"No," said Thomas.
"Well, you're through now because it's my turn," said Bird. And it was. Bird took over the game, and the Celtics won 130-123.
It's someone who, though disciplined and studious in his approach to the game, lives for its spontaneity and freshness. "I think Larry gets bored out there sometimes," says teammate Danny Ainge. "I notice that he passes up these incredibly easy shots, and you can sense him thinking, 'Well, why don't I drive down the lane, get a few guys on me and see what happens?' " Bird confirms that. "It happens. I do get bored. Then I look for a way to make it interesting," he says.
He has been able to make it interesting for a variety of reasons, reasons that transcend whatever he lacks in natural quickness and jumping ability. "Trying to get a book on Larry Bird," says Pacer assistant Mel Daniels, "is like trying to get a harness on the wind. You come up with nothing." Here's why he's the best player in the game today and, quite possibly, the best ever:
Above all, it is Bird's ability to hit a shot under pressure that makes him great. Scott Wedman may beat him in H-O-R-S-E now and then, and Ainge took him for $35 in a game two weeks ago in Seattle, but turn on the TV lights and put 15,000 hostile fans in the seats and Bird has no peer. His winning 18-of-25 performance in the three-point field-goal contest on NBA All-Star Game weekend proved that. "When I found out Birdie could make 10 grand shooting baskets in one afternoon," said McHale, "I knew it was all over."
Bird does take—and miss—many low-percentage shots, horrible shots that would earn a lesser player pine time. But that is part of his game, part of his aura. He is constantly communicating the idea that he can do anything out there, and indeed, some of his off-balance uglies go in. "I'm like a gymnast," says Bird. "I'm into degree of difficulty."
PUMP FAKES AND STEP-BACKS
No one has as many moves to set up a shot as Bird. "Sometimes I fake myself out," he says. But that's rare. Says Wedman, "Larry makes the defensive man play him. After a while, his man doesn't know whether he's coming or going." Bird's quick release and set-shot motion make possible his moves—his actual shot looks just like his ball fake. "I think the key to his repertoire is his step-back move," says Clipper assistant Don Casey. "He opens the distance between himself and his defensive man very quickly. Then the defensive man steps up even more quickly to close it, gets off-balance, and Bird's around him." Indeed, when Bird goes into his assortment of fakes, he often leaves a trail of defenders who look like they're in a pogo-stick competition, as he did last week against the Warriors when he got Purvis Short, then Larry Smith up in the air before going around them both to score.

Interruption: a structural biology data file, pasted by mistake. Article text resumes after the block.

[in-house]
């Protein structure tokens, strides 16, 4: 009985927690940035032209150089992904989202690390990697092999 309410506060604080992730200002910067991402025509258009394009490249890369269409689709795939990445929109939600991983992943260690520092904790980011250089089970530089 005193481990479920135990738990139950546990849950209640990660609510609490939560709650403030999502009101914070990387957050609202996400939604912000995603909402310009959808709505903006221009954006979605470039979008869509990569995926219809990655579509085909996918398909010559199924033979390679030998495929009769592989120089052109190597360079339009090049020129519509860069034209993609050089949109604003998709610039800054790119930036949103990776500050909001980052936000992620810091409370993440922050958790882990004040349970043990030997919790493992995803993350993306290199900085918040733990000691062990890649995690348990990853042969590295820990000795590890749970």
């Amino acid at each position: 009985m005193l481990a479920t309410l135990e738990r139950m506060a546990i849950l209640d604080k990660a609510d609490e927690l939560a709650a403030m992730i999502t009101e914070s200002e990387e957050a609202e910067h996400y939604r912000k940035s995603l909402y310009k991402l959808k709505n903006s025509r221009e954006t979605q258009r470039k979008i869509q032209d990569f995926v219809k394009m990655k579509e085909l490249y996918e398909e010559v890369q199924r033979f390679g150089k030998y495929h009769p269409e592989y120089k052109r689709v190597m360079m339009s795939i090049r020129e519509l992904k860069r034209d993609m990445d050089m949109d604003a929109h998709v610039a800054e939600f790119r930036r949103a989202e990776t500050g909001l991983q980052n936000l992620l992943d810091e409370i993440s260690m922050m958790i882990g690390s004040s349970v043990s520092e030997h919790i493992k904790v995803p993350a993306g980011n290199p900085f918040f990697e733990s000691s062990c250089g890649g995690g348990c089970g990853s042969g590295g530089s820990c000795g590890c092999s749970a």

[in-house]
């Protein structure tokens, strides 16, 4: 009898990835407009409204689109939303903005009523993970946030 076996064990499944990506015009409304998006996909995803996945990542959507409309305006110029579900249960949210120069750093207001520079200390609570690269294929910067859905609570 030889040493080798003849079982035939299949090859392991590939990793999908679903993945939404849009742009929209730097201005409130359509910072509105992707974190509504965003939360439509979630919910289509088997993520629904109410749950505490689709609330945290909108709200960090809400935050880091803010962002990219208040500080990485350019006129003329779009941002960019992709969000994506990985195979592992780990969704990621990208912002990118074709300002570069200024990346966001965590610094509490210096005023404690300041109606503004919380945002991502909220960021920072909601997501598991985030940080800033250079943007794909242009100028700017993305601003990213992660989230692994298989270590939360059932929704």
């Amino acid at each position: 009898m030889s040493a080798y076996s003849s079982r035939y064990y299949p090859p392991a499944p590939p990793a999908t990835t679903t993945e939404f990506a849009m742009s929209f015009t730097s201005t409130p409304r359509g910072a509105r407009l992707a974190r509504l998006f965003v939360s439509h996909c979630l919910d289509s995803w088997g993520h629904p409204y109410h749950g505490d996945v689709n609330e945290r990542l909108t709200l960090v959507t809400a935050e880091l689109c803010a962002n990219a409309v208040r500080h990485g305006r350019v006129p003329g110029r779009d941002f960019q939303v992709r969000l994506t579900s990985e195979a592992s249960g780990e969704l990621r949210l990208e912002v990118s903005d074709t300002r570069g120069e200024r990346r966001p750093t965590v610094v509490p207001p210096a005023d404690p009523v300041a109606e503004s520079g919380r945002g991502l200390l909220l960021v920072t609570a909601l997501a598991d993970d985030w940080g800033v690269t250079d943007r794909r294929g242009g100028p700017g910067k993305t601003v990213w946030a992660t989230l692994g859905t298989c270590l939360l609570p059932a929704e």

By unofficial count, seven of Bird's 21 field goals against Portland on Feb. 14 were shot with his left hand. Newell calls his ability in that area "phenomenal." San Antonio's David Greenwood, a former Bull, remembers a game in Chicago in which Bird was calling out his wrong-handed shots. " 'Left hand, left hand,' he kept yelling," said Greenwood. "And he hit everything, including a lefthander while going out of bounds." Bird does eat and write with his left hand, but so do many other athletes (teammate Bill Walton, for one) who don't have Bird's lefthanded athletic abilities. The simple truth is that he has worked long and hard developing a lefthanded shot, and the awful truth for opponents is that he's getting better at it.
Can there be any doubt that Bird is the best passing forward in history, better even than the creative Rick Barry? No, says Newell. "He's got to be one of the best passers of all time, including guards. You can't teach what he does." In an open-court fast break, Magic Johnson is still more effective, but in most other situations the nod goes to Bird. Lately, without the injured McHale in the Celtic lineup, Bird has been doing a lot of posting up down low, getting the ball and deliberately, very deliberately, drawing players over to himself before he zips the ball crosscourt to Dennis Johnson, Ainge, Wedman or Jerry Sichting for the open jumper. Or he'll try the exotic. Against the Warriors, possibly in one of his bored moments, he drove slowly to the corner and picked up a triple-team. The next thing Walton knew, the ball was coming to him from between Joe Barry Carroll's legs. "I'm not sure how I did that one myself," said Bird. Says Cousy, "I think we could both throw, not the unorthodox pass, but the unexpected pass."